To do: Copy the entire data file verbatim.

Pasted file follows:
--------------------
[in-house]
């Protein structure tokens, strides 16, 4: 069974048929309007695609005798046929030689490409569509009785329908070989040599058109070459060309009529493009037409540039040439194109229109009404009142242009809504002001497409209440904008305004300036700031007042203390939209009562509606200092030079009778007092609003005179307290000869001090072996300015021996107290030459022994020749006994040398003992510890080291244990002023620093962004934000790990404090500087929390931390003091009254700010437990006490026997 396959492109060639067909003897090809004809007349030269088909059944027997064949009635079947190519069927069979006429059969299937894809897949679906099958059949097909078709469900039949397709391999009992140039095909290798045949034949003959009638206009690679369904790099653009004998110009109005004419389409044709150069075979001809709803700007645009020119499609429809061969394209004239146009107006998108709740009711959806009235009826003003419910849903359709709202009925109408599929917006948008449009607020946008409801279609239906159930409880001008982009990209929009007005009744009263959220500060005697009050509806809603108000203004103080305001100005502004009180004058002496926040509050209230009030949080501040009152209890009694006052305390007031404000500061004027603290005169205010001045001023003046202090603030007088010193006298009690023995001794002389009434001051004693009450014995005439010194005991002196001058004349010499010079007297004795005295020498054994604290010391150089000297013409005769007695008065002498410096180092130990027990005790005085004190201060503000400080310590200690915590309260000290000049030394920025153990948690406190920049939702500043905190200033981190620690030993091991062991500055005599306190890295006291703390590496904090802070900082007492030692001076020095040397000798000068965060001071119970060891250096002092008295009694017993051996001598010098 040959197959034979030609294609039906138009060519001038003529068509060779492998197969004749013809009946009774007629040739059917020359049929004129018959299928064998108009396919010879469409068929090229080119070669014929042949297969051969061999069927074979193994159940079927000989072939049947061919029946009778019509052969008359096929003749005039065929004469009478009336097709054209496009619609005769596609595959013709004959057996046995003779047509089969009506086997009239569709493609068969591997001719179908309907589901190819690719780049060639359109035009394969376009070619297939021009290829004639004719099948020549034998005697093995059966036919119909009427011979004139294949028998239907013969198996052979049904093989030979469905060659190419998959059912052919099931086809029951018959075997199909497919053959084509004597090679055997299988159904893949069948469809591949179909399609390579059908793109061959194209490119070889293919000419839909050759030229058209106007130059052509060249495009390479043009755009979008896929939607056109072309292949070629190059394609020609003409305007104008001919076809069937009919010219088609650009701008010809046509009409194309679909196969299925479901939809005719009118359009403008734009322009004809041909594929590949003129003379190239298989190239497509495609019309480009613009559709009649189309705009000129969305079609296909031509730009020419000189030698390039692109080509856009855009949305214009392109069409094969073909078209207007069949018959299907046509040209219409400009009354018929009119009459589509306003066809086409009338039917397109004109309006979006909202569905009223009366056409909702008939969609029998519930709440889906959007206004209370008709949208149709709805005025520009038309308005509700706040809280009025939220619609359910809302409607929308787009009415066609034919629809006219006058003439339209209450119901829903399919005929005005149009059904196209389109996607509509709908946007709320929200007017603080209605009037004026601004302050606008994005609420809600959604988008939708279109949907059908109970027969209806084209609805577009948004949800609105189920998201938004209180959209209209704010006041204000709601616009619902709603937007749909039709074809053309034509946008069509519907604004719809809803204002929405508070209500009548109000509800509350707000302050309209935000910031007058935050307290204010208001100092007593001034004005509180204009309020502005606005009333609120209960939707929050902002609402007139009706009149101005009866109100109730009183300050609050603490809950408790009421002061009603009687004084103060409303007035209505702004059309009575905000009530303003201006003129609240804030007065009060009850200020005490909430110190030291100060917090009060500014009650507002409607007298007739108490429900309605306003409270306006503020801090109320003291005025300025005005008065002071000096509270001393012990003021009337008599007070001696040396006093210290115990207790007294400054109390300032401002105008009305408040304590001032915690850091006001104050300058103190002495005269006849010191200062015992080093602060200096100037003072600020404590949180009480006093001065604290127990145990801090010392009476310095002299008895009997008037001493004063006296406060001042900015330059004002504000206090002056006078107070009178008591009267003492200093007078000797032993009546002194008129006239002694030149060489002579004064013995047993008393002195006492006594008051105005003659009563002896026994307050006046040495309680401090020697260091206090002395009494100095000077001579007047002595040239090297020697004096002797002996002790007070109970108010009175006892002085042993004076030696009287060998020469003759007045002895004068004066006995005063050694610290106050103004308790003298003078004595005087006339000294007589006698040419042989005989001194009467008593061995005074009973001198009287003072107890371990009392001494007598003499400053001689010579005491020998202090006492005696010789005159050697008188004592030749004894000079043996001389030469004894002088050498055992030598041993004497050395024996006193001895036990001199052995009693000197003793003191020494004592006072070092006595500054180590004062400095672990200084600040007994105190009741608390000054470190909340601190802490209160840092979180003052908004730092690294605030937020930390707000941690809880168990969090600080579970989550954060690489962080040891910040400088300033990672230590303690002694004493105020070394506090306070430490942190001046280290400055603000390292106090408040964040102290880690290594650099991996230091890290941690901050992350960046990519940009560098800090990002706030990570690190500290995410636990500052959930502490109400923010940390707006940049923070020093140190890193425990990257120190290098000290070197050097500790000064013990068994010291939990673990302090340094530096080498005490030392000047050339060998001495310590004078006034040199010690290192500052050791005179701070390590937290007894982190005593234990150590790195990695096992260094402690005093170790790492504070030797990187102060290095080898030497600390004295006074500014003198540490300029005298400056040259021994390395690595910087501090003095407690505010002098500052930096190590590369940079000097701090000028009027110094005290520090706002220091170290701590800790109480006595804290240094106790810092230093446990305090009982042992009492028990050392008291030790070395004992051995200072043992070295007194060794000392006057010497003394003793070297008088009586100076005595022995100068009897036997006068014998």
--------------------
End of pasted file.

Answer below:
[in-house]
């Protein structure tokens, strides 16, 4: 069974048929309007695609005798046929030689490409569509009785329908070989040599058109070459060309009529493009037409540039040439194109229109009404009142242009809504002001497409209440904008305004300036700031007042203390939209009562509606200092030079009778007092609003005179307290000869001090072996300015021996107290030459022994020749006994040398003992510890080291244990002023620093962004934000790990404090500087929390931390003091009254700010437990006490026997 396959492109060639067909003897090809004809007349030269088909059944027997064949009635079947190519069927069979006429059969299937894809897949679906099958059949097909078709469900039949397709391999009992140039095909290798045949034949003959009638206009690679369904790099653009004998110009109005004419389409044709150069075979001809709803700007645009020119499609429809061969394209004239146009107006998108709740009711959806009235009826003003419910849903359709709202009925109408599929917006948008449009607020946008409801279609239906159930409880001008982009990209929009007005009744009263959220500060005697009050509806809603108000203004103080305001100005502004009180004058002496926040509050209230009030949080501040009152209890009694006052305390007031404000500061004027603290005169205010001045001023003046202090603030007088010193006298009690023995001794002389009434001051004693009450014995005439010194005991002196001058004349010499010079007297004795005295020498054994604290010391150089000297013409005769007695008065002498410096180092130990027990005790005085004190201060503000400080310590200690915590309260000290000049030394920025153990948690406190920049939702500043905190200033981190620690030993091991062991500055005599306190890295006291703390590496904090802070900082007492030692001076020095040397000798000068965060001071119970060891250096002092008295009694017993051996001598010098 040959197959034979030609294609039906138009060519001038003529068509060779492998197969004749013809009946009774007629040739059917020359049929004129018959299928064998108009396919010879469409068929090229080119070669014929042949297969051969061999069927074979193994159940079927000989072939049947061919029946009778019509052969008359096929003749005039065929004469009478009336097709054209496009619609005769596609595959013709004959057996046995003779047509089969009506086997009239569709493609068969591997001719179908309907589901190819690719780049060639359109035009394969376009070619297939021009290829004639004719099948020549034998005697093995059966036919119909009427011979004139294949028998239907013969198996052979049904093989030979469905060659190419998959059912052919099931086809029951018959075997199909497919053959084509004597090679055997299988159904893949069948469809591949179909399609390579059908793109061959194209490119070889293919000419839909050759030229058209106007130059052509060249495009390479043009755009979008896929939607056109072309292949070629190059394609020609003409305007104008001919076809069937009919010219088609650009701008010809046509009409194309679909196969299925479901939809005719009118359009403008734009322009004809041909594929590949003129003379190239298989190239497509495609019309480009613009559709009649189309705009000129969305079609296909031509730009020419000189030698390039692109080509856009855009949305214009392109069409094969073909078209207007069949018959299907046509040209219409400009009354018929009119009459589509306003066809086409009338039917397109004109309006979006909202569905009223009366056409909702008939969609029998519930709440889906959007206004209370008709949208149709709805005025520009038309308005509700706040809280009025939220619609359910809302409607929308787009009415066609034919629809006219006058003439339209209450119901829903399919005929005005149009059904196209389109996607509509709908946007709320929200007017603080209605009037004026601004302050606008994005609420809600959604988008939708279109949907059908109970027969209806084209609805577009948004949800609105189920998201938004209180959209209209704010006041204000709601616009619902709603937007749909039709074809053309034509946008069509519907604004719809809803204002929405508070209500009548109000509800509350707000302050309209935000910031007058935050307290204010208001100092007593001034004005509180204009309020502005606005009333609120209960939707929050902002609402007139009706009149101005009866109100109730009183300050609050603490809950408790009421002061009603009687004084103060409303007035209505702004059309009575905000009530303003201006003129609240804030007065009060009850200020005490909430110190030291100060917090009060500014009650507002409607007298007739108490429900309605306003409270306006503020801090109320003291005025300025005005008065002071000096509270001393012990003021009337008599007070001696040396006093210290115990207790007294400054109390300032401002105008009305408040304590001032915690850091006001104050300058103190002495005269006849010191200062015992080093602060200096100037003072600020404590949180009480006093001065604290127990145990801090010392009476310095002299008895009997008037001493004063006296406060001042900015330059004002504000206090002056006078107070009178008591009267003492200093007078000797032993009546002194008129006239002694030149060489002579004064013995047993008393002195006492006594008051105005003659009563002896026994307050006046040495309680401090020697260091206090002395009494100095000077001579007047002595040239090297020697004096002797002996002790007070109970108010009175006892002085042993004076030696009287060998020469003759007045002895004068004066006995005063050694610290106050103004308790003298003078004595005087006339000294007589006698040419042989005989001194009467008593061995005074009973001198009287003072107890371990009392001494007598003499400053001689010579005491020998202090006492005696010789005159050697008188004592030749004894000079043996001389030469004894002088050498055992030598041993004497050395024996006193001895036990001199052995009693000197003793003191020494004592006072070092006595500054180590004062400095672990200084600040007994105190009741608390000054470190909340601190802490209160840092979180003052908004730092690294605030937020930390707000941690809880168990969090600080579970989550954060690489962080040891910040400088300033990672230590303690002694004493105020070394506090306070430490942190001046280290400055603000390292106090408040964040102290880690290594650099991996230091890290941690901050992350960046990519940009560098800090990002706030990570690190500290995410636990500052959930502490109400923010940390707006940049923070020093140190890193425990990257120190290098000290070197050097500790000064013990068994010291939990673990302090340094530096080498005490030392000047050339060998001495310590004078006034040199010690290192500052050791005179701070390590937290007894982190005593234990150590790195990695096992260094402690005093170790790492504070030797990187102060290095080898030497600390004295006074500014003198540490300029005298400056040259021994390395690595910087501090003095407690505010002098500052930096190590590369940079000097701090000028009027110094005290520090706002220091170290701590800790109480006595804290240094106790810092230093446990305090009982042992009492028990050392008291030790070395004992051995200072043992070295007194060794000392006057010497003394003793070297008088009586100076005595022995100068009897036997006068014998």